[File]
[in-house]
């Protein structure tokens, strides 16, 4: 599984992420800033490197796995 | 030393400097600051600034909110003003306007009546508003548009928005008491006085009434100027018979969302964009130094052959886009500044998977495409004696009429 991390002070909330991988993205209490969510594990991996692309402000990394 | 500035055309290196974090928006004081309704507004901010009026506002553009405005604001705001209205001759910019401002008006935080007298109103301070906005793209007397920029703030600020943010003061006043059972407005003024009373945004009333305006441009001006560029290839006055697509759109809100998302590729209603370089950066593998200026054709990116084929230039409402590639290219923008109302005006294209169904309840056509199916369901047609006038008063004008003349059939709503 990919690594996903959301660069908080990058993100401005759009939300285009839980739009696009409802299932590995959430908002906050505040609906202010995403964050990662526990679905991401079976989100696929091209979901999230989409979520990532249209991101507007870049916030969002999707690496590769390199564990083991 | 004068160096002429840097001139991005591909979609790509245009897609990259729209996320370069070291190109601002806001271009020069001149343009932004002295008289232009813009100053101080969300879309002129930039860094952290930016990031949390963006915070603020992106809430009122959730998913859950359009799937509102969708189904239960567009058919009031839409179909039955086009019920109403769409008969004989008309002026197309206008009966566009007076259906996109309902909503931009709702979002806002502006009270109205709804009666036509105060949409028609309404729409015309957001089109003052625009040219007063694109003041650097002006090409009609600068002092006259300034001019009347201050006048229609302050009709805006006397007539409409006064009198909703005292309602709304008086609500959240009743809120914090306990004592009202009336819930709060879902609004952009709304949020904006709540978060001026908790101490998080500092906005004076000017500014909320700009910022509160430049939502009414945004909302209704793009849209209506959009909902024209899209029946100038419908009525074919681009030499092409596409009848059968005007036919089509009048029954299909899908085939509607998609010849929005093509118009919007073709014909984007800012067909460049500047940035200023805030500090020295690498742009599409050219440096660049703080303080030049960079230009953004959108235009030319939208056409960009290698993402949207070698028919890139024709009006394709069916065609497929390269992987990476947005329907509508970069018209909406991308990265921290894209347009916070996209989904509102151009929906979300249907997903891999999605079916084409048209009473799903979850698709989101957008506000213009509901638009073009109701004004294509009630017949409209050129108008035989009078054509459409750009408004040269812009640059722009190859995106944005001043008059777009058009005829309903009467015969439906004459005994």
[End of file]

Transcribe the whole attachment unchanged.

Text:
[in-house]
């Protein structure tokens, strides 16, 4: 599984992420800033490197796995 | 030393400097600051600034909110003003306007009546508003548009928005008491006085009434100027018979969302964009130094052959886009500044998977495409004696009429 991390002070909330991988993205209490969510594990991996692309402000990394 | 500035055309290196974090928006004081309704507004901010009026506002553009405005604001705001209205001759910019401002008006935080007298109103301070906005793209007397920029703030600020943010003061006043059972407005003024009373945004009333305006441009001006560029290839006055697509759109809100998302590729209603370089950066593998200026054709990116084929230039409402590639290219923008109302005006294209169904309840056509199916369901047609006038008063004008003349059939709503 990919690594996903959301660069908080990058993100401005759009939300285009839980739009696009409802299932590995959430908002906050505040609906202010995403964050990662526990679905991401079976989100696929091209979901999230989409979520990532249209991101507007870049916030969002999707690496590769390199564990083991 | 004068160096002429840097001139991005591909979609790509245009897609990259729209996320370069070291190109601002806001271009020069001149343009932004002295008289232009813009100053101080969300879309002129930039860094952290930016990031949390963006915070603020992106809430009122959730998913859950359009799937509102969708189904239960567009058919009031839409179909039955086009019920109403769409008969004989008309002026197309206008009966566009007076259906996109309902909503931009709702979002806002502006009270109205709804009666036509105060949409028609309404729409015309957001089109003052625009040219007063694109003041650097002006090409009609600068002092006259300034001019009347201050006048229609302050009709805006006397007539409409006064009198909703005292309602709304008086609500959240009743809120914090306990004592009202009336819930709060879902609004952009709304949020904006709540978060001026908790101490998080500092906005004076000017500014909320700009910022509160430049939502009414945004909302209704793009849209209506959009909902024209899209029946100038419908009525074919681009030499092409596409009848059968005007036919089509009048029954299909899908085939509607998609010849929005093509118009919007073709014909984007800012067909460049500047940035200023805030500090020295690498742009599409050219440096660049703080303080030049960079230009953004959108235009030319939208056409960009290698993402949207070698028919890139024709009006394709069916065609497929390269992987990476947005329907509508970069018209909406991308990265921290894209347009916070996209989904509102151009929906979300249907997903891999999605079916084409048209009473799903979850698709989101957008506000213009509901638009073009109701004004294509009630017949409209050129108008035989009078054509459409750009408004040269812009640059722009190859995106944005001043008059777009058009005829309903009467015969439906004459005994």